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People try to find multiple ways to scam both customers and merchants on an ongoing basis. Nowadays, they don’t have to physically see or touch your credit card to do this.
When the phrase ecommerce fraud is mentioned, many people think of stolen credit cards being utilized by thieves to acquire products from online stores. But credit card fraud is only a part of the many kinds of online fraud.
Here are a few:
Credit Card Fraud
This is the general phrase for fraud that occurs with the use of a credit or debit card commonly called,”card-not-present fraud.” The criminal uses the stolen card details to buy goods or services from a web retailer.
A criminal may explore the dark web to buy the stolen card details, and then visit an online store using that stolen card info. This preliminary transaction misrepresents the stolen cardholder.
Eventually, the shop owner is defrauded by the customer and could end up paying a chargeback fee to the card’s issuing bank.
Merchants may also fall prey to “card testing” scams where cards are used to verify which ones are still working. Purchases that are small, low risk, but add up to a major hit on the merchant’s profits.
Affiliate fraud creates affiliate fees. Affiliates receive commissions when consumers make purchases at a partner’s platform.
Affiliates have a special, trackable web connection that leads to the merchant’s store pages.
When the shopper clicks on a connection and makes a purchase, the affiliate is compensated by the merchant with a fee (typically a percentage of the sale price).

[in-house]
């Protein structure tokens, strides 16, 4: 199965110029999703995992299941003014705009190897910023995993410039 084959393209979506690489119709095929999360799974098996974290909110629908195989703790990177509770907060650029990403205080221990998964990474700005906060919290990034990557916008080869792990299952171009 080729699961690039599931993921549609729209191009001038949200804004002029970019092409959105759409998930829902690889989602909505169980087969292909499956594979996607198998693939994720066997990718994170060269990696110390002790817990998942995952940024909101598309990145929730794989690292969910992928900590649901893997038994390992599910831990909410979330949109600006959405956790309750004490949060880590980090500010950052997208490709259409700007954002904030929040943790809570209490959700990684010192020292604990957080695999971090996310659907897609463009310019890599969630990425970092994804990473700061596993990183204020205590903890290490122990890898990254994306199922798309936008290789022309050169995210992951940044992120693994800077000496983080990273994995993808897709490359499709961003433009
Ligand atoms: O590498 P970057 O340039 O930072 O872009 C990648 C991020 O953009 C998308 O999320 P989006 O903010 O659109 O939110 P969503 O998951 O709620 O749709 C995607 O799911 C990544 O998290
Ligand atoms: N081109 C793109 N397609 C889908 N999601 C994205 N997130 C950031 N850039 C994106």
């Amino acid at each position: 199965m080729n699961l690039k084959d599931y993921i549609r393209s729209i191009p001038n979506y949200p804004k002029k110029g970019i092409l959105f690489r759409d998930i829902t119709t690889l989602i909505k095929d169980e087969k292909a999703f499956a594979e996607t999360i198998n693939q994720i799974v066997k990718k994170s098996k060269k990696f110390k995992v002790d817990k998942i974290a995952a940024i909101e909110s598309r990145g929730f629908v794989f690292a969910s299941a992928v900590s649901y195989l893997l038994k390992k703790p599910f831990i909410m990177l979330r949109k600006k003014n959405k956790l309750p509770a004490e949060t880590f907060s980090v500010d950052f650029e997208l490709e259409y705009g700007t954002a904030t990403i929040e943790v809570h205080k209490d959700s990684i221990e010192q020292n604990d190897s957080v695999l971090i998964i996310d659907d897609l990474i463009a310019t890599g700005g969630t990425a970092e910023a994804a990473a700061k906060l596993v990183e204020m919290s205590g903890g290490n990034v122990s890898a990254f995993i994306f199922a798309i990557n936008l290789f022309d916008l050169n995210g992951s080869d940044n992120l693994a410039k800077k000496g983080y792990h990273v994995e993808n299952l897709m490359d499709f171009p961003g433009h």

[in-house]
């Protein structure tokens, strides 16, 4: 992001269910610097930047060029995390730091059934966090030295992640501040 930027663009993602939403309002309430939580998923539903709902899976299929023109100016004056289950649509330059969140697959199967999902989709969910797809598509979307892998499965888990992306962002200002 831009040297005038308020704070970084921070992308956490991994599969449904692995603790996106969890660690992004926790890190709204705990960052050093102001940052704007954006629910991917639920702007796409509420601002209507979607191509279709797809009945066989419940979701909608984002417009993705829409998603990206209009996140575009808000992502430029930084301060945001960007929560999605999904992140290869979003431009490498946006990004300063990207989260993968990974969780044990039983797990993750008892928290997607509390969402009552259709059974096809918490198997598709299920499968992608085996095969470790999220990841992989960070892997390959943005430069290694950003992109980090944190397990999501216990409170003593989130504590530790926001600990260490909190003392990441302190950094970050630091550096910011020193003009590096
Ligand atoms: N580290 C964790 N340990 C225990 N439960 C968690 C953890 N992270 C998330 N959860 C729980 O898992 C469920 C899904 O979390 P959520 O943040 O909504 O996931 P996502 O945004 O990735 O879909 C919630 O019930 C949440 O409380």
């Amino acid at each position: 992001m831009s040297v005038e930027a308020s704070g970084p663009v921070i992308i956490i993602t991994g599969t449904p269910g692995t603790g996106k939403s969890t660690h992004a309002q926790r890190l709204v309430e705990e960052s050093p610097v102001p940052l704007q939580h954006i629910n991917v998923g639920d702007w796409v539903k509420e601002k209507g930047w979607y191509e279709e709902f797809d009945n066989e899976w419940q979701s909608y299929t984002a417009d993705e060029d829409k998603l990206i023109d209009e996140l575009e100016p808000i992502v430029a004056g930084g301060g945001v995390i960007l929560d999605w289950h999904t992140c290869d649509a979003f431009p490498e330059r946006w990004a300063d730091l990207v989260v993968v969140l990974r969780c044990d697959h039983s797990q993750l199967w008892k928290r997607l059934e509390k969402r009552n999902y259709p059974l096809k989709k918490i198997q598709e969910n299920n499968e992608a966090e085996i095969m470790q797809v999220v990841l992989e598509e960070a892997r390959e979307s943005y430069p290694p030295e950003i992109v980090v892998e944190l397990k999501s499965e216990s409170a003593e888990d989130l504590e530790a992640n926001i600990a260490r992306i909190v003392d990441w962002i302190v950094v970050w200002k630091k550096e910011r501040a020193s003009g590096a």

The fake activity can be used to both fraud online merchants and to raise online retailer commission levels.
A popular typosquatting scheme involves registering matching domain names that tend to be misspelled versions of the business’s real URL. The fraudster redirects the domain name to a web page with a referral address.
A chargeback is a claim that a credit card company gives to a seller to reimburse a fraudulent or contested transaction but merchants can now utilize a chargeback management system to alleviate that problem.
Fraud may occur when an online customer makes a payment, receives the purchased item, but then demands a refund from the credit card company, which pushes it through the bank that issued the card.
This form of fraud leads to the card issuer mandating that the merchant refund the sales sum to the issuing bank. When a customer requests a chargeback, the company must refund the money.
A typical chargeback fraud scenario involves an individual making a transaction online. Criminals wait a few weeks or months after delivery, then contact their bank and challenge the transaction, arguing it is illegal or fraudulent.
Almost all ecommerce stores retain personal information, financial details, and purchasing history. Cybercriminals hack accounts via phishing schemes.
In one of the most popular scams, fraudsters use phishing to steal usernames and passwords. They log in to customers’ accounts, change login info, and make fraudulent transactions.
Social media login is a convenient way to get into online shops but it can also be risky if the information is leaked.
Criminals are now stealing information from bots, resulting in consumers being overrun by identity theft.
Overall, to help prevent ecommerce fraud be careful to use only trusted sites and merchants when using your card info online.